Every workplace is different and careful consideration is needed to determine which method is best to use for identifying your hazards. OSH produces a numbers of codes of practice and use guidelines for machinery and processes, and reading these can help identify your hazards. There are helpful lists of common hazards produced by industry, unions, machinery and tool manufacturers and individual companies.  Perusing these lists and understanding the hazards is easier than identifying the hazards by yourself. Whichever method you use, it is paramount that you identify all your hazards and do something about them before they cause serious harm. The document ‘Hazards summary for NAW’ identifies many hazards. It is very important that each club amends this document for their particular equipment set and location.

2: Control the Hazards

Once the hazard has been identified it needs to be investigated to understand its needs. There are three ways of dealing with the hazard:

  1. Eliminate – Remove the hazard from causing harm, e.g. faulty wiring once repaired is no longer a hazard. Installing a residual current device (RCD) in the power system will identify when a dangerous electrical fault exists and cut the power flow and no electrocution problems will occur. This is elimination.
  2. Isolate – There are some cases where a hazard cannot be eliminated in these cases you look to isolate it so it can’t cause harm. An example of this is where a saw has a guard placed around it. The saw blade cannot be removed so guarding is used to protect the user.
  3. Minimise – If it is not practical to eliminate or isolate a hazard we must look to minimising the effects to the user. Minimising hazards in most cases involves using personal protective equipment (PPE) to protect the user from the hazard. The woodworking environment is ripe with hazards of this nature including: dust, chemicals, noise, revolving machinery and flying particles, to name a few. With dust, a mask or respirator is needed, with chemicals gloves, a coverall and respirator, with noise ear plugs are best so as not to interfere with eye and lung protection already being used, revolving machinery needs hair restraint and a snug fitting coverall over loose clothing and flying wood-shavings means eye and face protection that a face shield is best suited.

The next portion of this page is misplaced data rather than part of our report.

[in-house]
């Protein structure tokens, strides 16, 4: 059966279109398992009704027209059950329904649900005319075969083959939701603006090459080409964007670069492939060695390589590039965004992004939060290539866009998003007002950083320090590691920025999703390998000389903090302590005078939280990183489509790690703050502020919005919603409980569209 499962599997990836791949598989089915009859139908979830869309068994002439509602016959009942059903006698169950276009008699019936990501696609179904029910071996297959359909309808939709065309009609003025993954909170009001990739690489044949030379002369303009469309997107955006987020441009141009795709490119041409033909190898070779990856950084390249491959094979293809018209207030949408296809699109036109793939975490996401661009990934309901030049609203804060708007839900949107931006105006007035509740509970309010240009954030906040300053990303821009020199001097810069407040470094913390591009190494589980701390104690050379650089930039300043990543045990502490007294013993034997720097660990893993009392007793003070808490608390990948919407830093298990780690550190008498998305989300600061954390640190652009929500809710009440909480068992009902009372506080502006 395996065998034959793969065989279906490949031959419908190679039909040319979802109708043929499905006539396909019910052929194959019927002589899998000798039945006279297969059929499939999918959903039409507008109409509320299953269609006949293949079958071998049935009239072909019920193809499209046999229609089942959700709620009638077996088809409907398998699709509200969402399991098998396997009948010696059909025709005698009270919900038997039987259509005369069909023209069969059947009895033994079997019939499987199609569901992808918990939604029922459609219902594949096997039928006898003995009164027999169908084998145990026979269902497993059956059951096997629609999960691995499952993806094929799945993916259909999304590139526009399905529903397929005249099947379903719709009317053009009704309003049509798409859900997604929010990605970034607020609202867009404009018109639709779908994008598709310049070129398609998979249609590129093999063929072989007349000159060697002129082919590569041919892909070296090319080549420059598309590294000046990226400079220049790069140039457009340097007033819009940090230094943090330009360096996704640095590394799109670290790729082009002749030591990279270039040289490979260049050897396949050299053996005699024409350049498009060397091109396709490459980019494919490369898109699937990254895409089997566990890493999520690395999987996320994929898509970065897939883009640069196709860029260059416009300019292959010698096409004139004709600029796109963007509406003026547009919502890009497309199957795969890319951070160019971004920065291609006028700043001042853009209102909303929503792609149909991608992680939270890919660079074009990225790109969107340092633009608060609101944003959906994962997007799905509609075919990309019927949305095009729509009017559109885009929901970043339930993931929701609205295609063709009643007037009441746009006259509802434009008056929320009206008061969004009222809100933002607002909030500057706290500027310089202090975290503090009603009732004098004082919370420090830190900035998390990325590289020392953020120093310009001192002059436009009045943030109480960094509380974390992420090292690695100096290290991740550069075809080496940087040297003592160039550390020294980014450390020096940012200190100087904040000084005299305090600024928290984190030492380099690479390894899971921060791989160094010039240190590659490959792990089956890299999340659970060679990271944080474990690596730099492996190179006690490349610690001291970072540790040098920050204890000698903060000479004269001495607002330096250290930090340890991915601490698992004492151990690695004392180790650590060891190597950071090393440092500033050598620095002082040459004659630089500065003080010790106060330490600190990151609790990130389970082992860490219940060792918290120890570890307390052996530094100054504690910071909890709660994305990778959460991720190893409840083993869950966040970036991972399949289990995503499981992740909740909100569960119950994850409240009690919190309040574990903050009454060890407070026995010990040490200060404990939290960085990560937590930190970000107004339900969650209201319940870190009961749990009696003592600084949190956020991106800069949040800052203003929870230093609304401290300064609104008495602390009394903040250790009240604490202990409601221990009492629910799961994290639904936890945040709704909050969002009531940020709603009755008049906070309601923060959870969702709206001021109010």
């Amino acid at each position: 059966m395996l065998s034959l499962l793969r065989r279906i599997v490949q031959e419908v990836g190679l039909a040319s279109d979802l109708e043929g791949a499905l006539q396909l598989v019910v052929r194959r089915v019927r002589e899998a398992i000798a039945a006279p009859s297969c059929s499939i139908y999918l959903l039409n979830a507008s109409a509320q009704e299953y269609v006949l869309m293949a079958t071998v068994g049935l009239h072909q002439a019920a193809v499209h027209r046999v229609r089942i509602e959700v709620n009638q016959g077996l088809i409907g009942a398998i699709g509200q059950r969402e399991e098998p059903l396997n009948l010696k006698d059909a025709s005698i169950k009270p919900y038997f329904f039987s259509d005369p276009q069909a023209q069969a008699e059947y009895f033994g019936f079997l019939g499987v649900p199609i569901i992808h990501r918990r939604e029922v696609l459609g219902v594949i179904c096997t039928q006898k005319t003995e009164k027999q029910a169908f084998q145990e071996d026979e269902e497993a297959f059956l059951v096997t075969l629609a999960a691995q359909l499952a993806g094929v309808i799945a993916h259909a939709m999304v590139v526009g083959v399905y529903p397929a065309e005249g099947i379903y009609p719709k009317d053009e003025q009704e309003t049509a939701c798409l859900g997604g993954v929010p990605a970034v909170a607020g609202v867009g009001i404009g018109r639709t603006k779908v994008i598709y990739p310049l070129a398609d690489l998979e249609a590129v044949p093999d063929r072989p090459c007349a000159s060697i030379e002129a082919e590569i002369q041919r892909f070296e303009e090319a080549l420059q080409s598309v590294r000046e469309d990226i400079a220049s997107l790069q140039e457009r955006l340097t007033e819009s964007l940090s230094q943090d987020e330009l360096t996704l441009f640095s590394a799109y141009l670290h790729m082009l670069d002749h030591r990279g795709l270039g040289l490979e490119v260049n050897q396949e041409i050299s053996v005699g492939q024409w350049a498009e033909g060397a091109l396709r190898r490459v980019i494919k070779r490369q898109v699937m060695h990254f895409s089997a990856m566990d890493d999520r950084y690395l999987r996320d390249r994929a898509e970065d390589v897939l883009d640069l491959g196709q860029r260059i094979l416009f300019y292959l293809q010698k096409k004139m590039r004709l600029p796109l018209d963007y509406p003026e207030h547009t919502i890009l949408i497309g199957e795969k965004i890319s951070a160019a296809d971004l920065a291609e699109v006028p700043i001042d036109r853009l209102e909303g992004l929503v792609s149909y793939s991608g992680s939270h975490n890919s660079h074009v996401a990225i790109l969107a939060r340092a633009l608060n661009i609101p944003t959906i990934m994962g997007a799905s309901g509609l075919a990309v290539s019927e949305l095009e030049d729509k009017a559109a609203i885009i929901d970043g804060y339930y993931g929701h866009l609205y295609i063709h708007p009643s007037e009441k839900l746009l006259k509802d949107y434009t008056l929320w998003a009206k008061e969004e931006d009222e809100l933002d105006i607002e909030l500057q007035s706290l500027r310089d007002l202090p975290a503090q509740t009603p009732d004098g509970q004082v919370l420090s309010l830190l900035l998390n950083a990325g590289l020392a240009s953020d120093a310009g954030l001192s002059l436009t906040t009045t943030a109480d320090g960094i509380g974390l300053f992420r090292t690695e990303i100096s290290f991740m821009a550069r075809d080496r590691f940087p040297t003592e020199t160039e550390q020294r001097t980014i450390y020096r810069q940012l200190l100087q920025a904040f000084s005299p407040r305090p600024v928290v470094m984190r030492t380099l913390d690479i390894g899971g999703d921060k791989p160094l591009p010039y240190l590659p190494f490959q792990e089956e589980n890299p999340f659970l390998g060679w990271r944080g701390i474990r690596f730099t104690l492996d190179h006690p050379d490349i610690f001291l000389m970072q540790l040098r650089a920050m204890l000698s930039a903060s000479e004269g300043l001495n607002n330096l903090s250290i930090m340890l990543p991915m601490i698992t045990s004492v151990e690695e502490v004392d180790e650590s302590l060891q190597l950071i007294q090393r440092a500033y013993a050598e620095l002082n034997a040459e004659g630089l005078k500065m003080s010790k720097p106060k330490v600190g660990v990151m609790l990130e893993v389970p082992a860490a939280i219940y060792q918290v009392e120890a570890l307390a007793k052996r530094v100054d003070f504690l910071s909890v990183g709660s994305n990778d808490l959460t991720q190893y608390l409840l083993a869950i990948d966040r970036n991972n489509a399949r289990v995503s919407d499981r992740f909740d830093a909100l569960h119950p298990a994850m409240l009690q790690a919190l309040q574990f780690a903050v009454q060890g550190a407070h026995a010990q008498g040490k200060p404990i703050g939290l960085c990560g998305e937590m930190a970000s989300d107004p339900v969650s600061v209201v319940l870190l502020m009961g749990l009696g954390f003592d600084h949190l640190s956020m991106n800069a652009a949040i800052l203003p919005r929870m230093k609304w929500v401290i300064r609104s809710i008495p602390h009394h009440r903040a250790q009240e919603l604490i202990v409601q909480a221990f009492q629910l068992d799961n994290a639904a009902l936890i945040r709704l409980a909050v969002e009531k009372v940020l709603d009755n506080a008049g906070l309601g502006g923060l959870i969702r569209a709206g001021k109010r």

3: Recognise New Hazards

Clubs and woodworking events outside clubrooms need to have a place for members and participants to report and record new hazards that they recognise. The club H&S officer needs to check these new hazards and look for new hazards frequently. Then work with the committee to identify and control these new hazards.

4: Awareness of Hazards

Every club member, and every visitor to a club or event, including those considered to be “just looking”, needs to be aware of the hazards and acknowledge that information. To this end they should read and understand the information listed in the Hazards Identified list (amended as needed to recognise a club, or an event, equipment and location). Every person should then read, understand, and sign the form “NAW Health and Safety Declaration”

5: Dealing with Accidents

In a workplace or factory this is very easy, accidents are all reported and investigated and controls are put in place to prevent them from recurring. In our case we are mostly all lone woodworkers with no accident register to record our injuries, no hazard register to list our hazards and no health and safety manual to gain guidance from to avoid, or in case of, mishaps.


The National Association will be pro-active in the area of accidents and collect reports of injuries. It will also list prevention measures or assist with suggestions for those who need help. The NAW Health and Safety Officer will be responsible for the collation of injuries to woodworkers and report to the members with quarterly and yearly statistics indicating the areas of concern and the control measures used or needed. With this information at hand other woodworkers can be made aware of the dangers of woodworking and take precautions so they don’t become another statistic.

The accident register will be located with the National AssociationH&S officer but will require input from the membership. An appeal to the membership to report accidents will be lodged frequently in Creative Wood with a destination email address and the website will have an area where members can record the same information. The Secretary of the NAW will also receive postal lists on the behalf of the H&S Officer.


NAW has a responsibility to ensure all its members have a knowledge of the Personal Safety requirements needed while engaging in woodwork activities.

All the above information is available in a WORD file or a PDF file that can be downloaded via the buttons below.